Photographer: Marko Durica/Reuters
Ukraine is ready to discuss “neutral status” in face-to-face talks with Russia in Turkey, President Volodymyr Zelenskiy has said.
“Our goal is obvious: peace and the restoration of normal life in our home state as soon as possible,” Zelenskiy said in a late-night video message that also laid out his negotiating red lines. “The sovereignty and territorial integrity of Ukraine are beyond doubt. Effective security guarantees for our state are mandatory.”
He used a video interview with independent Russian media outlets to signal his willingness to discuss the idea of Ukraine adopting a “neutral status” and also to make compromises on the status of the eastern Donbas region, in order to secure a peace deal. with Russia. But he said he was unwilling to discuss demilitarization and said Ukrainians would have to vote in a referendum to approve their country adopting a neutral status.
Related: The drone operators who stopped the Russian convoy heading to kyiv
Several rounds of talks have already failed to end the war sparked by the Russian invasion, now in its second month.
The latest round of negotiations, due to start on Monday, comes amid warnings that the situation in the defeated city of Mariupol is now “catastrophic” and Joe Biden sought to limit the fallout from his statement over the weekend that Vladimir Putin “cannot stay in power.”
Asked on Sunday if he wanted to see Putin removed from office in Russia, he simply said “no.”
The president’s original comments were quickly pushed back by the White House and Secretary of State Antony Blinken, who insisted the US had “no regime change strategy in Russia, or anywhere else.” The UK, Germany and France also distanced themselves from Biden’s seemingly unintended comment.
French President Emmanuel Macron said Sunday that he would not have used Biden’s words, adding that he saw his task as “first achieving a ceasefire and then the total withdrawal of [Russian] troops by diplomatic means.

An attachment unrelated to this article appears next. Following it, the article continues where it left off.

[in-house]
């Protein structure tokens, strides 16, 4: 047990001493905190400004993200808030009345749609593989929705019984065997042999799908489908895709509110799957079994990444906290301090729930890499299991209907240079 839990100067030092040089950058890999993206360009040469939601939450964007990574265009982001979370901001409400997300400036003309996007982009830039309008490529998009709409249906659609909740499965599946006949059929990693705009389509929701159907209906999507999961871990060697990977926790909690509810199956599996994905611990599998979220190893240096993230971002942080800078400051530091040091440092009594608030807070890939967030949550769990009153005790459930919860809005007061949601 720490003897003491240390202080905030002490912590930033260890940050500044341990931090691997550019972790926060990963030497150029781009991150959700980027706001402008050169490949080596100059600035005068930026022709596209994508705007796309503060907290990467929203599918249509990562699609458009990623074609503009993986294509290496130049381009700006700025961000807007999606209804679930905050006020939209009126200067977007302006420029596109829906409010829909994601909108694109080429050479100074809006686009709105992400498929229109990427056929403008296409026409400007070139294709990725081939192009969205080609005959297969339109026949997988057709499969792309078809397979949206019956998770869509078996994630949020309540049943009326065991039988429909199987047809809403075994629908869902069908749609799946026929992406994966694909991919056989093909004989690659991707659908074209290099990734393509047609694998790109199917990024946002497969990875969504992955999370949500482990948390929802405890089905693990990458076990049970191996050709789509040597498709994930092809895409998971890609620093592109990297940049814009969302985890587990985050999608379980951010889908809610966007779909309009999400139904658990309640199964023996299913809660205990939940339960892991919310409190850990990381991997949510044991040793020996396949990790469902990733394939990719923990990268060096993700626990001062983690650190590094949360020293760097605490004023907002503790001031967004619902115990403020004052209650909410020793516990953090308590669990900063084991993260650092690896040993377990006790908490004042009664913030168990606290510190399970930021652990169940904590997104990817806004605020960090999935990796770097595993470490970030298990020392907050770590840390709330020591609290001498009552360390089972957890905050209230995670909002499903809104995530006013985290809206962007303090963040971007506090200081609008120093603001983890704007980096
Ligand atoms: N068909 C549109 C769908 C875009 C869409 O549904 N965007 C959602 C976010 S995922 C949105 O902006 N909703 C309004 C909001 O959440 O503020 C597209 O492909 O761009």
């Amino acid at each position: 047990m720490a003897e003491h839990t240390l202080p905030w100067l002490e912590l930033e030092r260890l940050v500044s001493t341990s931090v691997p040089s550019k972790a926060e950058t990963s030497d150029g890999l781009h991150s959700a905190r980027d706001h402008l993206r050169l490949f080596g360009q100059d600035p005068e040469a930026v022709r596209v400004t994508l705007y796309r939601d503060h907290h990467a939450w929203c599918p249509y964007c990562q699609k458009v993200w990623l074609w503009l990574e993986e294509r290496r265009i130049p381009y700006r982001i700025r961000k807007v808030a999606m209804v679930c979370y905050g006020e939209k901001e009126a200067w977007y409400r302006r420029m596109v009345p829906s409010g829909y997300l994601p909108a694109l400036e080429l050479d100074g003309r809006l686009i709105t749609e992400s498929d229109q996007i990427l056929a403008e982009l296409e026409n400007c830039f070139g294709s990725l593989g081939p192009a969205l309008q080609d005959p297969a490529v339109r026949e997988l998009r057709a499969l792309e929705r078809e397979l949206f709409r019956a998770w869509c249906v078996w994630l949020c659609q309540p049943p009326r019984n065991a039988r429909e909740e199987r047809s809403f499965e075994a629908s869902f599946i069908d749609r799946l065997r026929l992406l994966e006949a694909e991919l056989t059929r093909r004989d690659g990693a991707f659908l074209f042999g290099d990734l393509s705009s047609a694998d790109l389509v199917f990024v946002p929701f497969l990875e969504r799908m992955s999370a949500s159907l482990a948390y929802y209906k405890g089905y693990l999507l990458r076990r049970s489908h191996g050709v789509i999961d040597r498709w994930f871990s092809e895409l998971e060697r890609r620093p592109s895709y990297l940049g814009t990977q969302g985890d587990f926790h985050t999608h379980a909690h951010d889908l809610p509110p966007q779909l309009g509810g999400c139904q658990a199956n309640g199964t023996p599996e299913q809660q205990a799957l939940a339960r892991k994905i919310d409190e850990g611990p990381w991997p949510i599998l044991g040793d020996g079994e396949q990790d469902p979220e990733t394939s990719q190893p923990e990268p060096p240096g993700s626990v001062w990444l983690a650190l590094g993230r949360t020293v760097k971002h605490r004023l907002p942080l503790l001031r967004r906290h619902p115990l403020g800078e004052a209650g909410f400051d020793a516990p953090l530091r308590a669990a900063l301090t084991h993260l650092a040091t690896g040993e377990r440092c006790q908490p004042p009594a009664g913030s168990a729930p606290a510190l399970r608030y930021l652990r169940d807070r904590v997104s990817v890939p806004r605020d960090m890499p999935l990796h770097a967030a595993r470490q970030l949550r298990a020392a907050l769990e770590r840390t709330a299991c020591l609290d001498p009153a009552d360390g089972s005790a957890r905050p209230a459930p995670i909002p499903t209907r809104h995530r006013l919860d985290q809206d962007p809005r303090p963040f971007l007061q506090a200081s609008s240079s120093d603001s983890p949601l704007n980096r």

He told France 3 broadcaster: “If we want to do that, we can’t scale either in words or actions.”
In his video address, Zelenskiy lamented a Russian invasion that has killed thousands and devastated numerous cities, amid questions about whether near-stalemate fighting has forced Moscow to moderate its demands.
The Ukrainian military claimed in its latest operational report that Russia had withdrawn troops from surrounding kyiv after suffering significant losses. Meanwhile, the UK Defense Ministry said Moscow was “effectively isolating Ukraine from international maritime trade” with its blockade in the Black Sea and continuing to carry out sporadic missile attacks on targets across Ukraine.
Concerns remain about Russia’s sincerity in the talks, with Ukraine’s intelligence chief Gen. Kyrylo Budanov suggesting that Putin is trying to split Ukraine in two, emulating the post-war split between North and South Korea. .
Budanov said he believed Putin had reconsidered his full occupation plan since he failed to quickly seize Ukraine’s capital kyiv and topple Zelenskiy’s government, raising the possibility of a protracted conflict.
Some 170,000 civilians remain trapped in Mariupol without adequate food, water or medicine as the southern port city is turning to “dust” from Russian shelling, according to Ukraine’s Foreign Ministry.
Zelenskiy claimed that Russia had taken 2,000 children from Mariupol, according to a press release published by the president’s office on Sunday night. “According to our data, more than 2,000 children were deported. Which means they were kidnapped. Because we don’t know the exact locations of all these children. There were children with and without parents. It’s a catastrophe, it’s horrible.”
Zelenskiy said the city remained blockaded by the Russian military, describing the situation as a humanitarian catastrophe. “Food, medicine and water cannot be delivered. Russian troops are bombing humanitarian convoys and killing the drivers.”
France, Greece and Turkey hope to launch a “humanitarian operation” to evacuate civilians within days, according to Macron, who has sought approval from Putin.
In other developments:
The UN estimates that at least 1,100 civilians have been killed and more than 10 million displaced in a devastating war that has lasted far longer than Moscow expected.
Ukraine’s deputy prime minister has accused Russia of “irresponsible” acts around the occupied Chernobyl power plant that could send radiation to much of Europe, and urged the United Nations to send a mission to assess the risks in an update to its Telegram account.
Hollywood celebrities highlighted the cost to civilians with a moment of silence at Sunday’s Oscars ceremony in Los Angeles, calling for support for “the people of Ukraine who are currently facing invasion, conflict and prejudice within their own borders.”